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Opt for open source codes for better software security: Kalam

By Our Special Correspondent

The President, A.P.J. Abdul Kalam, releasing a souvenir to mark the silver jubilee celebrations of the Navy's Weapons and Electronic System Engineering Establishment on Thursday. The Navy chief, Admiral Madhvendra Singh, looks on. — Photo: Rajeev Bhatt

NEW DELHI, JULY 1. The President, A.P.J. Abdul Kalam, today advised defence scientists to shun proprietary systems and opt for open source codes to enhance software security in defence networks.

"Open source codes can easily introduce the users to build security algorithms in the system without the dependence of proprietary platforms. We should take maximum care to ensure that our solution is unique to protect our own defence security solutions implemented on open platforms," the President observed at the silver jubilee celebration of the Indian Navy's Weapons and Electronic System Engineering Establishment (WESEE). During his interaction with IT experts in civilian and defence fields, Mr. Kalam has consistently advocated the use of open source software over proprietary software whose building block is rarely disclosed by corporates who own and sell them.

The President wanted defence application focussed networks to use all possible means, including high-level software, to guard against a possible security breach. Systems that could survive even under the unforeseen worst-case attack beyond the security perimeters were the need of the hour. Even though the required software for the equipment could be developed by the private industry, technical know-how and the architecture should be fully available to defence IT experts so that they could ensure life support for the software on their own.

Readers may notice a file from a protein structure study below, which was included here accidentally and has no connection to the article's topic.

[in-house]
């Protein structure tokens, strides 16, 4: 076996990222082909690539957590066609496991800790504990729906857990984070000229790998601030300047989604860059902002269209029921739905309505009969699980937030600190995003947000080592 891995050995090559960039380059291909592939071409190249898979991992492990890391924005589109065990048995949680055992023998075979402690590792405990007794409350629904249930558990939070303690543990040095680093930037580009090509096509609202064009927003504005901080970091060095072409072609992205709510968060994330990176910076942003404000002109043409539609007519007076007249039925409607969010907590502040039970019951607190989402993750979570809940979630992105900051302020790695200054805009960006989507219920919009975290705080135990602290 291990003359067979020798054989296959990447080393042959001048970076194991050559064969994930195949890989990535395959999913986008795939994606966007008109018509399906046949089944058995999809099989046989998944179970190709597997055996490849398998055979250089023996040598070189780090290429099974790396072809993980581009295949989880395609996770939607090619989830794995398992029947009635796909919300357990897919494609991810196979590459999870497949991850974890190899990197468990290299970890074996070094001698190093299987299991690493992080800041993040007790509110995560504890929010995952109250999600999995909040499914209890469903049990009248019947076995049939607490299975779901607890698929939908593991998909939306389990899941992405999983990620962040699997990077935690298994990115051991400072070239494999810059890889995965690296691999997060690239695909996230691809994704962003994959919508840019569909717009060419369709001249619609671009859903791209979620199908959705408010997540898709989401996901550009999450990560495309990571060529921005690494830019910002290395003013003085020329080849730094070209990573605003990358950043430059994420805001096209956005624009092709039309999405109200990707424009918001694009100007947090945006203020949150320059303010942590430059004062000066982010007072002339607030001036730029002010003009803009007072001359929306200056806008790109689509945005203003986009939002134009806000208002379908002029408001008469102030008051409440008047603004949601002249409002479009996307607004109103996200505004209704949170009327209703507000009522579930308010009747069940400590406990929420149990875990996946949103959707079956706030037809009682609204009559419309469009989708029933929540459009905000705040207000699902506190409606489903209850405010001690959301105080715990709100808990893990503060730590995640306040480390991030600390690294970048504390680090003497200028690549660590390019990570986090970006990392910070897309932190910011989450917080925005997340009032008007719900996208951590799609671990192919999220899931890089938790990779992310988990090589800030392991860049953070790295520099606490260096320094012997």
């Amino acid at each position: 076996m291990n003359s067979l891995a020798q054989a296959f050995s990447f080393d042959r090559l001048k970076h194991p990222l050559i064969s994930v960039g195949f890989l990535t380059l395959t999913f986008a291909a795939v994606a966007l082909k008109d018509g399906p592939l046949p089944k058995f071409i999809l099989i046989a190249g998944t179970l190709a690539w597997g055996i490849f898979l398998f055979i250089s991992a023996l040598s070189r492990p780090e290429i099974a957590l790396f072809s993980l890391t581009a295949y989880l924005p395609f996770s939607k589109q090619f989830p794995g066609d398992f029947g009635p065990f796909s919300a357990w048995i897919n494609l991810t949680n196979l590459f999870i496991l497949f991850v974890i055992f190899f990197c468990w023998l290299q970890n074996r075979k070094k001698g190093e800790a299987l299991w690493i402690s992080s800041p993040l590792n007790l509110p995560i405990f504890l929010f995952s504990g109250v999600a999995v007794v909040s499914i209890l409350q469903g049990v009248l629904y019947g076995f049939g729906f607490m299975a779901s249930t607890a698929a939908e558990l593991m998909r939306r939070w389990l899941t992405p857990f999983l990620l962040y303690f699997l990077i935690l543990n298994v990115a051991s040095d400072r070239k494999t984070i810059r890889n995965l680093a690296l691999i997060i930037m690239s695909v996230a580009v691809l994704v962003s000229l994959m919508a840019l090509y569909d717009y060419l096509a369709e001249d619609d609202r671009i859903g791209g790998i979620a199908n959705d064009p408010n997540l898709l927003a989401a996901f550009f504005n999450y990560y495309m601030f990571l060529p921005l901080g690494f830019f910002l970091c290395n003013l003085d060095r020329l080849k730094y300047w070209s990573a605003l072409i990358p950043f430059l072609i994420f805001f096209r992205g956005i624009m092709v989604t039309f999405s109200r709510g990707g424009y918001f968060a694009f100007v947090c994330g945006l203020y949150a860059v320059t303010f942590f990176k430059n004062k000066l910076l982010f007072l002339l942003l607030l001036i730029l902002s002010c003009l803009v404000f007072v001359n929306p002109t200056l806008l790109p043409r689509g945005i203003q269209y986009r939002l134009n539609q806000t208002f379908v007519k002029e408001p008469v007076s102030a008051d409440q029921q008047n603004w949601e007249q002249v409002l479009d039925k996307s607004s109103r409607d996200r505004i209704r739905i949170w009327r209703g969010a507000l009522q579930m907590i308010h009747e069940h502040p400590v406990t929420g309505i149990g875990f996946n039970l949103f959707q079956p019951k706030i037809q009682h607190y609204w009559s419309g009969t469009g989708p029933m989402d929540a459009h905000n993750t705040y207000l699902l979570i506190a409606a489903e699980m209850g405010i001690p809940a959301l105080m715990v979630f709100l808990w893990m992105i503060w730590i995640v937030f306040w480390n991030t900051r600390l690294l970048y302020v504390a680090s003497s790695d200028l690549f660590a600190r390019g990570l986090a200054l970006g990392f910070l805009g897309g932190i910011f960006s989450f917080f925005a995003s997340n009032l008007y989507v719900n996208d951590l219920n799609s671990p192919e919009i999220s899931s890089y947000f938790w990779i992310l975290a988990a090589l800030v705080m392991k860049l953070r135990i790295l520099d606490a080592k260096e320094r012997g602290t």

Apart from dwelling on the security related challenges that were inevitable with the increasing use of new technologies in the area of warfare, Mr. Kalam also dwelt on the triad of future technologies which he referred as "nano-bio-info." The world market for nano materials, nano tools, nano devices and nano biotechnology should be over a hundred billion dollars. The fastest among them is nano biotechnology. Nanotechnology worked at the molecular level to create structures with fundamentally new molecular organisations, explained the President, adding that potential benefits covered diverse fields such as materials and manufacturing, nano electronics, computer technology, medicine and healthcare, environment and energy, aeronautics and space, biotechnology and agriculture. Many of these areas had applications in the defence sector and would help countries employing them to leapfrog in the science of warfare.

Mr. Kalam also complimented the WESSE for interfacing diverse weapons and equipment procured from the west and east Europe on a single platform. This was a difficult task as it involved accounting for a variety of input-output characteristics, mutual interference and electro-magnetic compatibility profile. Having successfully accomplished this task, the President wanted the organisation to gear up for the next challenge — integrating the indigenously developed Indian platforms and weapon systems for optimal performance. The President also complimented the WESEE for deploying the nation's first indigenous command and control system for a warship platform.

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